“A dam tale to order, which will be what it will be”

[Dots between square brackets indicate cuts made by Sidney Colvin. For full, correct and critical edition of this letter, see Mehew 5, 1729.]

To Sidney Colvin [Colvin 1911, 2, pp. 356-357]

Skerryvore, Dec. 14, 1886

My dear Colvin,

This is first-rate of you, the Lord love you for it! I am truly much obliged. He – my father – is very changeable; […] at times, he seems only a slow quiet edition of himself; again, he will be very heavy and blank; but never so violent as last spring; and therefore, to my mind, better on the whole.

Sidney Colvin, c. 1890. RLS was referring to some steps that were being taken with Colvin’s help, to obtain recognition in the form of a knighthood for the Thomas Stevenson’s public services [https://media.vam.ac.uk]

RLS’s father will die in May, 1887 [www.nationalgalleries.org]



Fanny is pretty peepy; I am splendid. I have been writing much verse – quite the bard, in fact; and also a dam tale to order, which will be what it will be: I don’t love it, but some of it is passable in its mouldy way, The Misadventures of John Nicholson […].

‘The Misadventures of John Nicholson’ will be published in ‘Yule-Tide’ for Dec 1887. This is the first American edition, 1887.


All my bardly exercises are in Scotch; I have struck my somewhat ponderous guitar in that tongue to no small extent: with what success, I know not, but I think it’s better than my English verse; more marrow and fatness, and more ruggedness.

RLS’s poems in Scots will be published in ‘Underwoods’, Book II, 1887.



How goes Keats?

S. Colvin, ‘Keats’, ‘English Men of Letters’, 1887.


Pray remark, if he (Keats) hung back from Shelley, it was not to be wondered at, when so many of his friends were Shelley’s pensioners.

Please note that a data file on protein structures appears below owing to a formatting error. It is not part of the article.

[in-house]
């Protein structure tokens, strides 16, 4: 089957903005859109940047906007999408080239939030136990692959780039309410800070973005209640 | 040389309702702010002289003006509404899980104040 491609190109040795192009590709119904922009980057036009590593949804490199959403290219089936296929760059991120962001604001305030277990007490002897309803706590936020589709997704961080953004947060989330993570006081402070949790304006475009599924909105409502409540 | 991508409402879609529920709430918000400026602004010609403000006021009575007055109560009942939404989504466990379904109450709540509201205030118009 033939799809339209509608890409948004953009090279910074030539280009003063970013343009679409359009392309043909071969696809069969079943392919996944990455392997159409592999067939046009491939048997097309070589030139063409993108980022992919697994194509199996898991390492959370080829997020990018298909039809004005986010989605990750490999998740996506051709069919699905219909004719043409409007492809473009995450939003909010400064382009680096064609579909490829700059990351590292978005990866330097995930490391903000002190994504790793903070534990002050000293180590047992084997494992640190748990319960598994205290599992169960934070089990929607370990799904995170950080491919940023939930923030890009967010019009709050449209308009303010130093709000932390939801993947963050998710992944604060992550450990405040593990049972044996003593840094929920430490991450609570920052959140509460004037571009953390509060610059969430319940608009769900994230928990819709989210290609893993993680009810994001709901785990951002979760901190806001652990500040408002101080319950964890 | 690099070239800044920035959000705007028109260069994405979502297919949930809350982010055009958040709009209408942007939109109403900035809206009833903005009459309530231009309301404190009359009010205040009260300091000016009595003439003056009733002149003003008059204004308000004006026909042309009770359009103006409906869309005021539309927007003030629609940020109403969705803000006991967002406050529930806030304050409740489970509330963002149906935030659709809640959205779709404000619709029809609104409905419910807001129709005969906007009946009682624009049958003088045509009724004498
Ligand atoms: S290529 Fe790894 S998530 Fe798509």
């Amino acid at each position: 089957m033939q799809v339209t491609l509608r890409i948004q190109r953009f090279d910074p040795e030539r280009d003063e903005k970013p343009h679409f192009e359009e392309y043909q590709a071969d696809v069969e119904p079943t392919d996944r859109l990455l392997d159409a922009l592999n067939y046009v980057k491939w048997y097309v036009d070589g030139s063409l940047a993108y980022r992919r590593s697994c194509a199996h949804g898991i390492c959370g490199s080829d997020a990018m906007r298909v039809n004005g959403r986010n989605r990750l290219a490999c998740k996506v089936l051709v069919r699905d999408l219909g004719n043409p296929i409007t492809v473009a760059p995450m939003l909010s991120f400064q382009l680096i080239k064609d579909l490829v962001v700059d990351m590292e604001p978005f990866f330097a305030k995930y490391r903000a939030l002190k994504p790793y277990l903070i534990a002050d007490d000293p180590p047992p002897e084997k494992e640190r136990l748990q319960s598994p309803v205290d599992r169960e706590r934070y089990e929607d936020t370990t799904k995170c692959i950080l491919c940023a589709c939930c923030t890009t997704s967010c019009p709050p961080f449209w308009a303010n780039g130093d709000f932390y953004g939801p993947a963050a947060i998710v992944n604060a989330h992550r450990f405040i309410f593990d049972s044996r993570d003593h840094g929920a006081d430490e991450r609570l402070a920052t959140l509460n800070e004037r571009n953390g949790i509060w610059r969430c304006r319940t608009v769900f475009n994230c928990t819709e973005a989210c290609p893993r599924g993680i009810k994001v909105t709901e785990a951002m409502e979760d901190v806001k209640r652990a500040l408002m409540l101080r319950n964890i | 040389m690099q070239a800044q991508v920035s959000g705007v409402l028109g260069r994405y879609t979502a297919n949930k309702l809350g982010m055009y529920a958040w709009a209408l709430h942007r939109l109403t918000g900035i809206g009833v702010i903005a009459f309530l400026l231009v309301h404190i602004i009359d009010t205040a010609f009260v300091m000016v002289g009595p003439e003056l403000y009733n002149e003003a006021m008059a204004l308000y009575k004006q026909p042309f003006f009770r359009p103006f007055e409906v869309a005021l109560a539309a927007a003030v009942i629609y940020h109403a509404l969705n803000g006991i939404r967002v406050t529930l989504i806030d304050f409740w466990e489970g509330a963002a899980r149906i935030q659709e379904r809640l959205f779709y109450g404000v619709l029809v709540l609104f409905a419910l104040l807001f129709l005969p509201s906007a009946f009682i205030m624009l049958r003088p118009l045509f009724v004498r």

P.B. Shelley (1792-1822) [https://media.poetryfoundation.org]

J. Keats (1795-1821) [https://media.poetryfoundation.org]


I forget if you have made this point; it has been borne in upon me reading Dowden and the Shelley Papers;

Edwin Dowden’s two-volume biography of Shelley had just appeared.

What RLS calls the ‘Shelley’s papers’ may be the ‘Shelley Memorials’ (1859) or Richard Garnett’s ‘Relics of Shelley’ (1862).

Percy Florence Shelley, the poet’s son (1819-1889). RLS’s friendship with him may well have given him access to the originals [http://2.bp.blogspot.com]

and it will do no harm if you have made it. I finished a poem today, and writ 3,000 words of a story, tant bien que mal; and have a right to be sleepy, and (what is far nobler and rarer) am so. – My dear Colvin, ever yours,

The Real Mackay


Attested in 1856 as “A drappie o’ the real MacKay” (A drop of the real MacKay), the expression was used as advertising slogan of G. MacKay & Co., Ltd., a whisky distiller. Its corruption, ‘The real McCoy’, took the meaning of ‘the genuine article, not an imitation’.





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